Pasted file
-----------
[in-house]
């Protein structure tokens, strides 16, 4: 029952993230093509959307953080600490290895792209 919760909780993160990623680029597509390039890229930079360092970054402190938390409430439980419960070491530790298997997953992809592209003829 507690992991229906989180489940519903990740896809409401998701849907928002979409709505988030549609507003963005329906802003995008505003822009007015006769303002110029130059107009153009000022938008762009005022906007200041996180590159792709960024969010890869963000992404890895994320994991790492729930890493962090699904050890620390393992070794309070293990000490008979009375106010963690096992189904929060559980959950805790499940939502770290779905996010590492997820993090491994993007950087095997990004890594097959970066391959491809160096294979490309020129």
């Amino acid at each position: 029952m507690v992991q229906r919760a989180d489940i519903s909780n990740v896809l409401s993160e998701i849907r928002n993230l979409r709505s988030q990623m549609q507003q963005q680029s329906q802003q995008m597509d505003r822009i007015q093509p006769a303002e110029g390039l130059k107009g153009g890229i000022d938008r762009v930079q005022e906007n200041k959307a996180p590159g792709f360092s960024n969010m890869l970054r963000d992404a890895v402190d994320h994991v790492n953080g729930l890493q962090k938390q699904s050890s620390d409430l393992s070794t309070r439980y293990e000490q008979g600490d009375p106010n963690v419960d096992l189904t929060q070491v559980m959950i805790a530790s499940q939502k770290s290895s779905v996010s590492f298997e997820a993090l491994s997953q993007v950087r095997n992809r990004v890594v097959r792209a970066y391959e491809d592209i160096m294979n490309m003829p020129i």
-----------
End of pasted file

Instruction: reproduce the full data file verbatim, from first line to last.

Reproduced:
[in-house]
């Protein structure tokens, strides 16, 4: 029952993230093509959307953080600490290895792209 919760909780993160990623680029597509390039890229930079360092970054402190938390409430439980419960070491530790298997997953992809592209003829 507690992991229906989180489940519903990740896809409401998701849907928002979409709505988030549609507003963005329906802003995008505003822009007015006769303002110029130059107009153009000022938008762009005022906007200041996180590159792709960024969010890869963000992404890895994320994991790492729930890493962090699904050890620390393992070794309070293990000490008979009375106010963690096992189904929060559980959950805790499940939502770290779905996010590492997820993090491994993007950087095997990004890594097959970066391959491809160096294979490309020129």
């Amino acid at each position: 029952m507690v992991q229906r919760a989180d489940i519903s909780n990740v896809l409401s993160e998701i849907r928002n993230l979409r709505s988030q990623m549609q507003q963005q680029s329906q802003q995008m597509d505003r822009i007015q093509p006769a303002e110029g390039l130059k107009g153009g890229i000022d938008r762009v930079q005022e906007n200041k959307a996180p590159g792709f360092s960024n969010m890869l970054r963000d992404a890895v402190d994320h994991v790492n953080g729930l890493q962090k938390q699904s050890s620390d409430l393992s070794t309070r439980y293990e000490q008979g600490d009375p106010n963690v419960d096992l189904t929060q070491v559980m959950i805790a530790s499940q939502k770290s290895s779905v996010s590492f298997e997820a993090l491994s997953q993007v950087r095997n992809r990004v890594v097959r792209a970066y391959e491809d592209i160096m294979n490309m003829p020129i």